Del Rey confirmed the news on Twitter yesterday (7 January) and revealed that Radiohead wanted 100 percent of the royalties for her song.
The singer explained that she had offered the band 40 percent of the royalties, but Radiohead declined.
Del Rey wrote: “I know my song wasn’t inspired by Creep, Radiohead feel it was … Their lawyers have been relentless, so we will deal with it in court.”
An official complaint has yet to surface and Radiohead has has not commented on the lawsuit.
Angela Jack, associate at intellectual property law firm EIP, commented: “In the UK, to bring a successful case for copyright infringement, Radiohead would need to show both that Get Free is derived from Creep and that it is similar to it —this would require expert evidence on chord progression and similarity of tune, although on first listening it seems unlikely that they will have any difficulty on this second point."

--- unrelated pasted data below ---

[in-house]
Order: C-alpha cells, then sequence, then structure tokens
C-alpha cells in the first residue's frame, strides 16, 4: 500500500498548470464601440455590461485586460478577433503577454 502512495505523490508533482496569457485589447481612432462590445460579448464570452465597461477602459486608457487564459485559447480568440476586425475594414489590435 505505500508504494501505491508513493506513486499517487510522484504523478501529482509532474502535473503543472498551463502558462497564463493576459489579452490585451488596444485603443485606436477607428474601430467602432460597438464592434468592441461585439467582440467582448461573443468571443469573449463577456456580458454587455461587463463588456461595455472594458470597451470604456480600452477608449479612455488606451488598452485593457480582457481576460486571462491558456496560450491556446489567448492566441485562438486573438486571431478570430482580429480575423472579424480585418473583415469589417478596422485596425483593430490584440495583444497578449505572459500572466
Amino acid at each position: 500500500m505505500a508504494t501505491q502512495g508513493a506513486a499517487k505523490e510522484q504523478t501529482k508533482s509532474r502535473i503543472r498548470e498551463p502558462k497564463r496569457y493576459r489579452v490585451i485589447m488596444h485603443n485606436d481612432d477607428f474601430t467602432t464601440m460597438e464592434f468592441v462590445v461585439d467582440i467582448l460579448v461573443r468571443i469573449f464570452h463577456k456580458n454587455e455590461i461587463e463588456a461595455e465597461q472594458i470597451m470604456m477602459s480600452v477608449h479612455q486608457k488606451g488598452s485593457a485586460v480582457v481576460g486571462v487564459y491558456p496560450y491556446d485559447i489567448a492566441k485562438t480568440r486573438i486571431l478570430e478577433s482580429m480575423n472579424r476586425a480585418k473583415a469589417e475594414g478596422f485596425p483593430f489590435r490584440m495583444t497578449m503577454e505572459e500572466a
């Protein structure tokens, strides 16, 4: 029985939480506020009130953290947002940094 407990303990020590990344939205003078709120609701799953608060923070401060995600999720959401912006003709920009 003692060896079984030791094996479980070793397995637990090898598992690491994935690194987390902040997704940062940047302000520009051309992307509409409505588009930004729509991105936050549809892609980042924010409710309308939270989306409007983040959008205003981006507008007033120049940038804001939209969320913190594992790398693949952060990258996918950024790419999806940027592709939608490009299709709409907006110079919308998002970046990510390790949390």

"On the first point, it is sufficient for copyright infringement even if the work is a subconscious derivation and the infringer does not consciously realise that they are copying the work. Given this low threshold and how well known Creep is, I am not surprised that Lana Del Rey has already offered to pay Radiohead some of the royalties from Get Free.”